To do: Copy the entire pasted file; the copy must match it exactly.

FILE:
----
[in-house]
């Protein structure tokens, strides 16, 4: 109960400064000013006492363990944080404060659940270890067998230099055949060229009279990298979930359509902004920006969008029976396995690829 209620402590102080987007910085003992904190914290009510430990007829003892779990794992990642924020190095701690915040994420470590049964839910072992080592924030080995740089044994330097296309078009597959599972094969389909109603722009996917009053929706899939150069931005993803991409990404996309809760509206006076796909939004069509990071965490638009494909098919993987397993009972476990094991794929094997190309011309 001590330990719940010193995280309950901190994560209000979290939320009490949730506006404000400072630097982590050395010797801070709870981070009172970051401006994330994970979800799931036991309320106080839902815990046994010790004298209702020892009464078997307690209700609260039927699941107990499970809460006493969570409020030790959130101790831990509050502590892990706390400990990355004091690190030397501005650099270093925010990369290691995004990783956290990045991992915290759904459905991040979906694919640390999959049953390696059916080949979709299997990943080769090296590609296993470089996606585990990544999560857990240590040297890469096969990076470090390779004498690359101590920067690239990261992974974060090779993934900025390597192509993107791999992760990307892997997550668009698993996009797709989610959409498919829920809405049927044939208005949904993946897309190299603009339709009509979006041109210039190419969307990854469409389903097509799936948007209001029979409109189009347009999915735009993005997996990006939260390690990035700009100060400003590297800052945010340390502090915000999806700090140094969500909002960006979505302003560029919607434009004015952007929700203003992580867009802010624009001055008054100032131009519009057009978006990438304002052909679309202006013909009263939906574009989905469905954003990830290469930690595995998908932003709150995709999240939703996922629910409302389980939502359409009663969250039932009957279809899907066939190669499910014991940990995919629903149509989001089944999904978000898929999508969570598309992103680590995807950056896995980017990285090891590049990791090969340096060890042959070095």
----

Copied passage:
[in-house]
């Protein structure tokens, strides 16, 4: 109960400064000013006492363990944080404060659940270890067998230099055949060229009279990298979930359509902004920006969008029976396995690829 209620402590102080987007910085003992904190914290009510430990007829003892779990794992990642924020190095701690915040994420470590049964839910072992080592924030080995740089044994330097296309078009597959599972094969389909109603722009996917009053929706899939150069931005993803991409990404996309809760509206006076796909939004069509990071965490638009494909098919993987397993009972476990094991794929094997190309011309 001590330990719940010193995280309950901190994560209000979290939320009490949730506006404000400072630097982590050395010797801070709870981070009172970051401006994330994970979800799931036991309320106080839902815990046994010790004298209702020892009464078997307690209700609260039927699941107990499970809460006493969570409020030790959130101790831990509050502590892990706390400990990355004091690190030397501005650099270093925010990369290691995004990783956290990045991992915290759904459905991040979906694919640390999959049953390696059916080949979709299997990943080769090296590609296993470089996606585990990544999560857990240590040297890469096969990076470090390779004498690359101590920067690239990261992974974060090779993934900025390597192509993107791999992760990307892997997550668009698993996009797709989610959409498919829920809405049927044939208005949904993946897309190299603009339709009509979006041109210039190419969307990854469409389903097509799936948007209001029979409109189009347009999915735009993005997996990006939260390690990035700009100060400003590297800052945010340390502090915000999806700090140094969500909002960006979505302003560029919607434009004015952007929700203003992580867009802010624009001055008054100032131009519009057009978006990438304002052909679309202006013909009263939906574009989905469905954003990830290469930690595995998908932003709150995709999240939703996922629910409302389980939502359409009663969250039932009957279809899907066939190669499910014991940990995919629903149509989001089944999904978000898929999508969570598309992103680590995807950056896995980017990285090891590049990791090969340096060890042959070095």